Internet Transactions Are NOT Tax Free:
The most important thing to understand about internet transactions is that they are NOT tax free. While many still believe the Internet Tax Freedom Act (ITFA) of 1989 exempted online business from taxation, the purpose of the ITFA was strictly to exempt certain internet access services. It never referred to the sale of goods over the internet. So while some internet transactions may be exempt from tax in certain situations, it is NOT due to the ITFA.
The internet is, for sales tax purposes, in essence a virtual catalog. And the principles handed down from U.S. Supreme Court cases such as Quill (referenced in the "Commerce Clause, Due Process & Quill Corp" section), are applicable to sales over the internet. If the seller has nexus in the state to which the order is to be shipped, the seller should collect and remit those taxes. If tax is not charged to the purchaser (presumably because the seller does not have nexus), then the purchaser must remit the requisite use tax to the state.
Note: For sales to consumers, where no tax is charged, many states (including New York and California) have provided a line on their individual income tax returns asking individual consumers to remit any tax on items purchased online.
Some sales over the internet might not be taxable if the sale is exempt for other reasons. An example is certain types of software, in certain states. (The states are not uniform in their treatment of software transmitted over the Internet.) In some states the electronic transmission of software to a purchaser is exempt from sales tax. However, in others, such as Texas, the sale of canned software transmitted over the internet is still taxable.
Why It's Important: Some people mistakenly believe that the Internet Tax Freedom Act provides freedom from sales taxation on items sold over the internet. As mentioned above, the internet is akin to a catalog. Sellers of items via the internet must collect and remit applicable sales tax if the seller has nexus in the state of the destination of the sale. If the seller does not have nexus, the seller is not yet required to collect and remit the tax - although the purchaser will still be responsible for that tax - in the form of use tax.
Internet Taxation Changes & Marketplace Fairness Act:
Recently there has been significant mainstream media discussion about "the new internet tax". There is really no new tax. What the media is referring to is the recent flurry to pass federal legislation referred to as the Marketplace Fairness Act ("MFA"). The MFA has been proposed in various shapes and sizes for the past several years by various members of the US Congress to require sellers to collect sales tax even if they do not have physical presence (nexus) in the state. (You know from reading about Quill, above, that currently, a company must have nexus to be required to collect and remit tax.) In 2013, the legislation progressed, with the Senate passing the measure in spring. However, it is currently stalled in the House of Representatives. Essentially such legislation (in its various forms) would require all sellers making sales in excess of a fairly low threshold (currently $1 million) to collect and remit tax on sales to any state.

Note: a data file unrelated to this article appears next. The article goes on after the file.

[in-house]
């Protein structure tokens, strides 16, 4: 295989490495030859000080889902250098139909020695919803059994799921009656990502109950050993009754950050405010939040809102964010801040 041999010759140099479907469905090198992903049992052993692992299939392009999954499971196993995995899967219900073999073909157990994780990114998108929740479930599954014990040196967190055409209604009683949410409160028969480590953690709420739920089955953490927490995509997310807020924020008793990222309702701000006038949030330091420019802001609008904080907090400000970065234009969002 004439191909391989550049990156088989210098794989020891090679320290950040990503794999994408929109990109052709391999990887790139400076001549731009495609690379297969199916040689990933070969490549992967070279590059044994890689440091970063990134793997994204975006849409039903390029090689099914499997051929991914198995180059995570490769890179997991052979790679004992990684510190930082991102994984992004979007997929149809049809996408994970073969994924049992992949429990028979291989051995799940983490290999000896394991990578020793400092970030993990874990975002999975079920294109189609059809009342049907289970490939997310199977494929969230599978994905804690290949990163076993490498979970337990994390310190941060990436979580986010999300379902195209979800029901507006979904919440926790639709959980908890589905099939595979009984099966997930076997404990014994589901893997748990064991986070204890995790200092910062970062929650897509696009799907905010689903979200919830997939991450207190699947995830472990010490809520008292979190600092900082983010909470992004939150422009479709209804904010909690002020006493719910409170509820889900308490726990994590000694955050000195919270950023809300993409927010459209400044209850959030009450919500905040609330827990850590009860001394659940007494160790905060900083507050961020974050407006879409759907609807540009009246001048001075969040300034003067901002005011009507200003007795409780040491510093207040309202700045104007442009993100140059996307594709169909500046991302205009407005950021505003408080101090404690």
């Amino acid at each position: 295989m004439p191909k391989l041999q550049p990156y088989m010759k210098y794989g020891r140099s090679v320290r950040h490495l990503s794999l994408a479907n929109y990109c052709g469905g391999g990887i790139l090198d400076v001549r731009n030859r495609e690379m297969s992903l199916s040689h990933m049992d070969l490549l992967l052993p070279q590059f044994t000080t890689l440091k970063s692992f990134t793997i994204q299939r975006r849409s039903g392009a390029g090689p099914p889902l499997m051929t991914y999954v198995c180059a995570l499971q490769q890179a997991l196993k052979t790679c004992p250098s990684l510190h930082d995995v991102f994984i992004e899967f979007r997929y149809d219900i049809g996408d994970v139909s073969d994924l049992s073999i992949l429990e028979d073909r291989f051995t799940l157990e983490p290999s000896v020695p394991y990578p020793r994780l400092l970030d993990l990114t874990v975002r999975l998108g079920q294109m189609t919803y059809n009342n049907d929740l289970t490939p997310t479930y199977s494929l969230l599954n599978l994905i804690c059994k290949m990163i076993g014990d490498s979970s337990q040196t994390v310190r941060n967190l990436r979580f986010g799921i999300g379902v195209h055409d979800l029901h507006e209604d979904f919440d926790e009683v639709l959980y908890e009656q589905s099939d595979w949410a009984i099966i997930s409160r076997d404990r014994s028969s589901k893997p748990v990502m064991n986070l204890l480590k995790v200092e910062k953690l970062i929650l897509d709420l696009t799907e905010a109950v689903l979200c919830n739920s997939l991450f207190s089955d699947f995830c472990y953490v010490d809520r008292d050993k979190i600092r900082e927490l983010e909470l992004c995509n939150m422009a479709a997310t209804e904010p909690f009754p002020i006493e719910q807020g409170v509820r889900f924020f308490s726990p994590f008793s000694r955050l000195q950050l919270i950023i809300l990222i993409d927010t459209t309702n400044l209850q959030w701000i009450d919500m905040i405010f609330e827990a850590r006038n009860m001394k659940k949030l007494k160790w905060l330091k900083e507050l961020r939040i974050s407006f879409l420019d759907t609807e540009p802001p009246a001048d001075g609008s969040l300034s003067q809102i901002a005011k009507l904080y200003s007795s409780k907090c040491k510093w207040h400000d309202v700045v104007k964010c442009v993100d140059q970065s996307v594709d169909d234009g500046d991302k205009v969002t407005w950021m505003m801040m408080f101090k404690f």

Why It's Important: Depending upon who you ask, such proposed legislation either levels the playing field between internet retailers and "brick & mortar" stores, or it unfairly burdens small internet retailers who otherwise don't have any physical connection or presence in a state. While there is no crystal ball, it is likely that Congress will, at some point, pass some type of legislation to address these issues. The question, 20+ years after Quill, is when?
See Sylvia Dion's "Internet/E-Commerce blog for more detailed information regarding the Marketplace Fairness Act/MFA.
Streamlined Sales Tax (SST):
Since 2000, numerous states have banded together in the hopes of simplifying sales/tax schemes in an effort to ease the burden of compliance for taxpayers. The goal, ultimately of the SST is to ask the U.S. Congress to overturn the Quill decision (discussed above), that requires companies to have nexus in a state before imposing a collecting and remitting responsibility. The states argue that they are losing revenues as commerce transacts over the internet because companies can still shield themselves from having to collect taxes if they don't have nexus, and consumers are likely not remitting the use tax directly to the state.
As of 2013, still less than half of the states have become Full Member states and are in some level of conformity - and three (3) are Associate Member states. Unfortunately, for SST, some of the largest states in the union including California, Texas and New York, to name a few, are not yet (nor may they ever be) in conformity.
Why It's Important: For many years, "nexus" has been the defining standard as to whether a company must collect and remit sales/use tax. If Congress overturns the Quill decision by enacting legislation which would not require such a standard, all companies would have to begin collecting and remitting the appropriate sales tax on sales in interstate commerce. (This is essentially the goal of the MFA discussed above.) The SSTP has been instrumental in bringing such legislation to the forefront year after year.
See the comprehensive Streamlined Sales Tax (SST) section for detailed information regarding the SSTP.
Don't forget to check the following Sales Tax 101 sections to learn more about sales tax: